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During the past year, our media has printed many stories about shortfalls in defined benefit pension funds. But in reality, it is those without workplace pensions, who have suffered from continual shortfalls and crises from their mutual fund investments.

A comprehensive study by Canadian pension fund expert Keith Ambachsheer has found that defined benefit pension plans in Canada achieved annual average returns at least 3.8% higher than mutual funds with comparable investments.

Defined benefit pension funds outperformed the market by 1.23% per year, while mutual funds had average returns that were 2.6% below the market during the 1996 to 2004 period. Returns for most mutual investors were even less than this, as a result of sales fees and consistently poor selection of mutual funds by misinformed investors: buying high and selling low.

This means that those with savings in mutual funds lost a total of about $25 billion a year from the higher management fees and lower returns compared to workplace pension funds. Higher management fees are responsible for about $15 billion of this.

If these trends continue, those depending on private mutual funds will have retirement pensions that are about 40% lower than defined benefit pensions plans for the same amount invested. In the example used by the study of a $45,000 annual pension, this means $20,000 less per year for retirees.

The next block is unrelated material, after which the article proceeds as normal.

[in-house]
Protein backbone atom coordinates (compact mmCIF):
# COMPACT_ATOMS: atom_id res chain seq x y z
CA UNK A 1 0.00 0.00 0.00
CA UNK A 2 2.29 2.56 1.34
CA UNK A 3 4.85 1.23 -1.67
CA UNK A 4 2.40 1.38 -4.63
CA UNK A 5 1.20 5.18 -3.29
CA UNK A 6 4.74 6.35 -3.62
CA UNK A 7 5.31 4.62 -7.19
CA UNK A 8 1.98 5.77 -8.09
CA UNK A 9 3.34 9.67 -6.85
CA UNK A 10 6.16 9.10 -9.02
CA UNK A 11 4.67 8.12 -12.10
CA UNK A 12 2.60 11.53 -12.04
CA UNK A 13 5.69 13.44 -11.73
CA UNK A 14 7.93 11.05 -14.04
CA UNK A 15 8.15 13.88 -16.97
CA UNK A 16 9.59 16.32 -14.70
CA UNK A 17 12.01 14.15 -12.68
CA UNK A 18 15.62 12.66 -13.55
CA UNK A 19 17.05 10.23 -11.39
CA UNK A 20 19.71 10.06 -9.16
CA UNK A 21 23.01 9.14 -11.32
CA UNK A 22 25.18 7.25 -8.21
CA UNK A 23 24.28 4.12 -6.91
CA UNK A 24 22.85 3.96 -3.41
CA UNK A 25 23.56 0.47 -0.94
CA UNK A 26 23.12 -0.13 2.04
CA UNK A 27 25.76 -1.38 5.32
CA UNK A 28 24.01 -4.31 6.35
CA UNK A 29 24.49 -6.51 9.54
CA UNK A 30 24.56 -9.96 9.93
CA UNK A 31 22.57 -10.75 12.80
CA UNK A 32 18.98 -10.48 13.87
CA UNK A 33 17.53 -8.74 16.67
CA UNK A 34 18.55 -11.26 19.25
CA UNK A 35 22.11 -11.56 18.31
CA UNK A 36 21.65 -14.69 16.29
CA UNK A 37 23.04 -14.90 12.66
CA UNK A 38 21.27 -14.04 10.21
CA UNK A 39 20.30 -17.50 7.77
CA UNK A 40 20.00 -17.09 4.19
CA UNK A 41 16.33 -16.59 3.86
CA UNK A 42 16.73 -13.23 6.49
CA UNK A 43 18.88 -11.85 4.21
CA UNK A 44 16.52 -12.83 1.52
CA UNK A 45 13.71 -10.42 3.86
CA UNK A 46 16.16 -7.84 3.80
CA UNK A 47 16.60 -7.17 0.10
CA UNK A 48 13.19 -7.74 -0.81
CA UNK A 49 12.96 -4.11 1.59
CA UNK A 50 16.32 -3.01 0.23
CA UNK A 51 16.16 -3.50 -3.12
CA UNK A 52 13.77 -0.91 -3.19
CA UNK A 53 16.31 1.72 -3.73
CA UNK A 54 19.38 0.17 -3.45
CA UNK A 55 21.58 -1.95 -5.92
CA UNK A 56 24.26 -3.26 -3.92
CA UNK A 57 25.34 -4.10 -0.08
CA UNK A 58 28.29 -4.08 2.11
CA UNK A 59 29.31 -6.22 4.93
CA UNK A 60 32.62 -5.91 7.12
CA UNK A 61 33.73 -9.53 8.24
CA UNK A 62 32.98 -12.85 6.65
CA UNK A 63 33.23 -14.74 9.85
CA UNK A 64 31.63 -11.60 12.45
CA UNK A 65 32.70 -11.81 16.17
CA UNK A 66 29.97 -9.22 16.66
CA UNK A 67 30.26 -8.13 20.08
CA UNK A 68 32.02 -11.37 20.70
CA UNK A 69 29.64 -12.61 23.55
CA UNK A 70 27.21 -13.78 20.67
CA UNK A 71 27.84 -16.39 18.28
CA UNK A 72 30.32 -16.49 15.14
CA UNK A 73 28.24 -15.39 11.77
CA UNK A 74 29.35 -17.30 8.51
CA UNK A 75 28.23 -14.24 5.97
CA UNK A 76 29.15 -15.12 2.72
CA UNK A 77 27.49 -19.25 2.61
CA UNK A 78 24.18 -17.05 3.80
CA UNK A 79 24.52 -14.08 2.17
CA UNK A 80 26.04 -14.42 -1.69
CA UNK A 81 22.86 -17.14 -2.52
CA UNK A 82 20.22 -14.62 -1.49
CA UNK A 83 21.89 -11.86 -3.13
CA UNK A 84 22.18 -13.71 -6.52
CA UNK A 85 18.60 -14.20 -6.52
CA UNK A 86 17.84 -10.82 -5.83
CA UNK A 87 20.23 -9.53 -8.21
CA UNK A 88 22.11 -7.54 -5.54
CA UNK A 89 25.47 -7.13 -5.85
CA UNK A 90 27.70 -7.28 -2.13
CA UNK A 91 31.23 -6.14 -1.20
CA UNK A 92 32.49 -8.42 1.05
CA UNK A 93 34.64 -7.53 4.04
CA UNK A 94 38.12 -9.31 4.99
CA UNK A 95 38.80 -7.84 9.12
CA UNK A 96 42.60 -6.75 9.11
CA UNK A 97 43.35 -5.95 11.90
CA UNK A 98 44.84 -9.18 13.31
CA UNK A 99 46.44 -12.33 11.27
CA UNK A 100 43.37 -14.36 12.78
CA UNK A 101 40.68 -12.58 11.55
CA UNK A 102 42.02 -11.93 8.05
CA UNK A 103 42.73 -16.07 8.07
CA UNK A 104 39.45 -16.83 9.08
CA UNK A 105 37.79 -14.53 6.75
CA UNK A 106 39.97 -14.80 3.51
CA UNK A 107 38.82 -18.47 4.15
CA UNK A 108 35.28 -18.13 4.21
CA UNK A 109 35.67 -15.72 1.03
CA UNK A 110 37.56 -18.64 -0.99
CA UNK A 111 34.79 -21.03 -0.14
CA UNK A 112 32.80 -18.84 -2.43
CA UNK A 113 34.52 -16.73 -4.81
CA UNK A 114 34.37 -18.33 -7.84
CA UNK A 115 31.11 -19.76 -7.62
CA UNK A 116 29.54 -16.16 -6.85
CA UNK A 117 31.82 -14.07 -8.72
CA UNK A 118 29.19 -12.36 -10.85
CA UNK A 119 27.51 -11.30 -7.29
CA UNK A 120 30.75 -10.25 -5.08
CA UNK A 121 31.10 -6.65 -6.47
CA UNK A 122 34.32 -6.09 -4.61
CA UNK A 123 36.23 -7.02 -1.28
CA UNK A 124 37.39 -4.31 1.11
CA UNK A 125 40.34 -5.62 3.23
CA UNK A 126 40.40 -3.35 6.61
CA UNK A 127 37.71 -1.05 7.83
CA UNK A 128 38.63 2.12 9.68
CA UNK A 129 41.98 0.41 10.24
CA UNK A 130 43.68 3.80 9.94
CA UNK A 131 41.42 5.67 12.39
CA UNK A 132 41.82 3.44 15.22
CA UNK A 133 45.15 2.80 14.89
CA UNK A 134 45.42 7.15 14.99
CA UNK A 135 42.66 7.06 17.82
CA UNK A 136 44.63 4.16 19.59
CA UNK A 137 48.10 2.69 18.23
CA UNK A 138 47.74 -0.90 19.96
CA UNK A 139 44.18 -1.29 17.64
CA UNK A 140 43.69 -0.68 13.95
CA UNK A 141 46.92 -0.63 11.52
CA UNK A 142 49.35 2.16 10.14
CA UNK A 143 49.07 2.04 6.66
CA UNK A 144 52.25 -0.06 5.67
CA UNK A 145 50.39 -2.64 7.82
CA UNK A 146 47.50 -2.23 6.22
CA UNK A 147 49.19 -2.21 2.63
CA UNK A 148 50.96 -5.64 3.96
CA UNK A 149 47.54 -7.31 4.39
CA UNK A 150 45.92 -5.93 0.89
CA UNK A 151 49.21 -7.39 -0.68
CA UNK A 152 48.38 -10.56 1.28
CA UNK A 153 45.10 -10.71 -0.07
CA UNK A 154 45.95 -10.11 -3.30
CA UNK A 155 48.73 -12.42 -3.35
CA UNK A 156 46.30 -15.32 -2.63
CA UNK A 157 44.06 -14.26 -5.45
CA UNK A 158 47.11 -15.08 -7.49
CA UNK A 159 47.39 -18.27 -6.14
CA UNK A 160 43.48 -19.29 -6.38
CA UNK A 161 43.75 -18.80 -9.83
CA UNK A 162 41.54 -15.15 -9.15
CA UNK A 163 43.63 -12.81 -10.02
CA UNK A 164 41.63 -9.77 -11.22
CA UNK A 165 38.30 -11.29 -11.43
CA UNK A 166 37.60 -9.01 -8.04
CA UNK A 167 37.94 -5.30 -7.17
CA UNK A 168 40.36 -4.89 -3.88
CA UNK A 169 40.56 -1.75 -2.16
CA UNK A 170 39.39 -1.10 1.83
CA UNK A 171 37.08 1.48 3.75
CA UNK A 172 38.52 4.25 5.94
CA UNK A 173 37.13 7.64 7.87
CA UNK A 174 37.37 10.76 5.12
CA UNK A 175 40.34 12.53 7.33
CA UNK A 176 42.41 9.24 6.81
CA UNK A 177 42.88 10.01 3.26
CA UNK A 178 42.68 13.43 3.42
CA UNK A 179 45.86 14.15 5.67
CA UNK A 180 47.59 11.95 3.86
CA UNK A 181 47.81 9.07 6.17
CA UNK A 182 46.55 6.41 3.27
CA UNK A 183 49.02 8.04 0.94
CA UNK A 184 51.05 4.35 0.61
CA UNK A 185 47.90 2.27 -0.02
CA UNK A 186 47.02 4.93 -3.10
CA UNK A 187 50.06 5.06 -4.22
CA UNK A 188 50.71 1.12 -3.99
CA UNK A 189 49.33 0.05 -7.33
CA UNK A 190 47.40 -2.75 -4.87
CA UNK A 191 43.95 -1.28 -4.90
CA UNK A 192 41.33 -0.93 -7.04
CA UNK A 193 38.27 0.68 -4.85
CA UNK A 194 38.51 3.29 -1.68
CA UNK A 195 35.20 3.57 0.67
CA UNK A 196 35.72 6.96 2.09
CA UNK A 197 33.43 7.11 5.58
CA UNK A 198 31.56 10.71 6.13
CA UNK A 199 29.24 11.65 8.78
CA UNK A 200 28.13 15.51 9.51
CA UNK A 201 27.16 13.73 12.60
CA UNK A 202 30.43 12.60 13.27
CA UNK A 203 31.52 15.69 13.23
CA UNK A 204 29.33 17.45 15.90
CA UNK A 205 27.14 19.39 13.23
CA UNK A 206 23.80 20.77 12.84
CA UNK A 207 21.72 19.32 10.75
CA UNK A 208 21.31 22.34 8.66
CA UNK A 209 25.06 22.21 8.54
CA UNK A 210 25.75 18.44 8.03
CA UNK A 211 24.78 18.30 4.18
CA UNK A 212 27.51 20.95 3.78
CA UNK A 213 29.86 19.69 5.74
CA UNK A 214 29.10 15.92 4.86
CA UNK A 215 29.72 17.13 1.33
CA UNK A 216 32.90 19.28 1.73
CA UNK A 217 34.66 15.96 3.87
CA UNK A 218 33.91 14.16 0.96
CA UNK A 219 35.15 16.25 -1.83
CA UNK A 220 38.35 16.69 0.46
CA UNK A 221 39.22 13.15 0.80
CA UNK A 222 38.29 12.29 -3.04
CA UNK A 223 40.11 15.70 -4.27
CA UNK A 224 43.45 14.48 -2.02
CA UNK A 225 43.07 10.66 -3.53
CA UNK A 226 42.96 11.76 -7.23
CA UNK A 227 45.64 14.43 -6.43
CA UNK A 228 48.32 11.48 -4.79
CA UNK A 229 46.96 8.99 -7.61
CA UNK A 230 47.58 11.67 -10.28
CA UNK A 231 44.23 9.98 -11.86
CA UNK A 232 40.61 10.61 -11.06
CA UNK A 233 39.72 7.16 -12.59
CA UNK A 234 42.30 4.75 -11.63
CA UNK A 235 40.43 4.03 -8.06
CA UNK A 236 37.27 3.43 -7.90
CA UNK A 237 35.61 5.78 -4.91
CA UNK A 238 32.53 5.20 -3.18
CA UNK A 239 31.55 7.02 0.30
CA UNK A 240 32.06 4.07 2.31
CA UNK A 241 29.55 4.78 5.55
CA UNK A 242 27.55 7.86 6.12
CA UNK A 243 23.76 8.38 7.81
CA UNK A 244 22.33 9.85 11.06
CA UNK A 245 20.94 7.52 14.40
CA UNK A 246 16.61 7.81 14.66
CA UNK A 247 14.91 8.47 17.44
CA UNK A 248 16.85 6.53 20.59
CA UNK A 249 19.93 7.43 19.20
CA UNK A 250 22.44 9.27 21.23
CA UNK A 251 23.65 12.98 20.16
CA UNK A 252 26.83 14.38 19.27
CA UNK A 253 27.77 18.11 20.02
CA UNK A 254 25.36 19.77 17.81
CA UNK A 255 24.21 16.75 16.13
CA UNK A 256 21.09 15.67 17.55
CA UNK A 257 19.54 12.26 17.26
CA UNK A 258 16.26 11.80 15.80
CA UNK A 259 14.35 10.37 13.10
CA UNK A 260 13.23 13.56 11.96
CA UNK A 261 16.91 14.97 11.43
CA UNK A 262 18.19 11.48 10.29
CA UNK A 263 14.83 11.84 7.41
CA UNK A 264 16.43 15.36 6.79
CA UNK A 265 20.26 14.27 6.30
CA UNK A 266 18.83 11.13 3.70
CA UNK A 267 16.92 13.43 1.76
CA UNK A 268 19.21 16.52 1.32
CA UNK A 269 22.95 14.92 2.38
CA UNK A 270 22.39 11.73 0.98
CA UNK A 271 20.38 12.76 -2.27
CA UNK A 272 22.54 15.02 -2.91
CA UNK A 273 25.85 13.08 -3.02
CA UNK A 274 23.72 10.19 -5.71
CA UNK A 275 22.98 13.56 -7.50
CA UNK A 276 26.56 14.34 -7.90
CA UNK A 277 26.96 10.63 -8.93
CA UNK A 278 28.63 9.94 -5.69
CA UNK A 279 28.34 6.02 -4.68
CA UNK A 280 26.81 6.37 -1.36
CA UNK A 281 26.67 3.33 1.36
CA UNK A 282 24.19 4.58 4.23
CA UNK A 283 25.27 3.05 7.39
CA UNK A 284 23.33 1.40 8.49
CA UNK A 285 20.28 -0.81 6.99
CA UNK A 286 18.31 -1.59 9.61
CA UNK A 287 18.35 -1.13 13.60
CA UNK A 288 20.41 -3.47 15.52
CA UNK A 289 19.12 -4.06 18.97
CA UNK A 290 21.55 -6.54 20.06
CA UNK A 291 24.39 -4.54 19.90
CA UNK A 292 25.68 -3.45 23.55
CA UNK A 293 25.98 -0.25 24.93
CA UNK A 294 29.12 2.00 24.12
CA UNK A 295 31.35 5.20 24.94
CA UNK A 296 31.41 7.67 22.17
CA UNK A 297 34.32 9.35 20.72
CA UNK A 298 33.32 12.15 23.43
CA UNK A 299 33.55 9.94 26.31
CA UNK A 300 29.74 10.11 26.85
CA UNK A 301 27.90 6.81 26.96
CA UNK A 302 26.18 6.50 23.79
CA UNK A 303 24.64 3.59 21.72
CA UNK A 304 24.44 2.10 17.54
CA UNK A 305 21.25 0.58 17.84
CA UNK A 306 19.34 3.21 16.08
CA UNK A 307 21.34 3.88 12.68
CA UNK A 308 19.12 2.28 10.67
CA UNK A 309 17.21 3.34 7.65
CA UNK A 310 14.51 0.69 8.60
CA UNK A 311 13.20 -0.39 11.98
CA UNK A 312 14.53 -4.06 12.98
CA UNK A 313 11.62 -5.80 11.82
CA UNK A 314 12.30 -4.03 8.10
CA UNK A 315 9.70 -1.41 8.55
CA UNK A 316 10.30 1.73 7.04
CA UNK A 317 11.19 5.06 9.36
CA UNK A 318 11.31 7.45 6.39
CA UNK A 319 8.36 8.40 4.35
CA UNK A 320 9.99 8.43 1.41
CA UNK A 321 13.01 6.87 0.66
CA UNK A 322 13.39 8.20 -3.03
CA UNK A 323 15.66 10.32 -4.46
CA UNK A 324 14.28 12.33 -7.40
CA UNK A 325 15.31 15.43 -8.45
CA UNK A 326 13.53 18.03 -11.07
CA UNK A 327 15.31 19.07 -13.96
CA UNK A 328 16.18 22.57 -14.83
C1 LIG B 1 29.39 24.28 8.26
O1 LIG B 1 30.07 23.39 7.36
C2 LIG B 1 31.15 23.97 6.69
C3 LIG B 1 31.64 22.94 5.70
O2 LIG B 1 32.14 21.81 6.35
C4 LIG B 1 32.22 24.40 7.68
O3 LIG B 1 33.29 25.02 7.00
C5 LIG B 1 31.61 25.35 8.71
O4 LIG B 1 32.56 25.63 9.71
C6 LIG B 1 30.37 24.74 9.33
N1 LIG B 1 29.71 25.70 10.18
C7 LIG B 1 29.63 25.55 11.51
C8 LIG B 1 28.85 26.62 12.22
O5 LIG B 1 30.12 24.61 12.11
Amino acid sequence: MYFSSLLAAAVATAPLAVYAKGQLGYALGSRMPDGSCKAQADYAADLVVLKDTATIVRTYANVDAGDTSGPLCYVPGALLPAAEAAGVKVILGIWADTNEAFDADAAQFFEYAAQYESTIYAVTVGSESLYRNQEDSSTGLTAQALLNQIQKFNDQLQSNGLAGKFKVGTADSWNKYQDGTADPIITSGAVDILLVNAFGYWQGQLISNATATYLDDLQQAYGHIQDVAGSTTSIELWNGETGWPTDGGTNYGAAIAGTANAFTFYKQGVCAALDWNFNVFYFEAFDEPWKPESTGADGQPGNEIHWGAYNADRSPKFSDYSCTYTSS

Where has this money gone?

Most of the difference in returns is because of much higher management fees charged by the mutual fund industry, which have generated massive profits for the banks, sky-high salaries in the investment industry and expensive ad campaigns. But even before these fees, mutual funds achieved 1% lower returns than pension fund equity investments.

This hasn’t just been a problem in Canada. The study shows that defined benefit plans in the United States achieved average annual returns 2.66% higher than comparable mutual funds.

These results prove in very concrete terms just how much better workplace pension plans – and especially defined benefit plans – are for providing decent security in retirement. Unfortunately, less than 30% of Canadian workers belong to defined benefit pension plans.

CUPE’s Multi-Sectoral Pension Plan (MSPP) provides an excellent opportunity for workers in smaller bargaining units to join a decent pension plan with over 4,400 members.

Keith Ambachtsheer and Rob Bauer, “Losing Ground”, Canadian Investment Review, Spring 2007.

http://www.investmentreview.com/archives/2007/spring/spring2007losing ground.html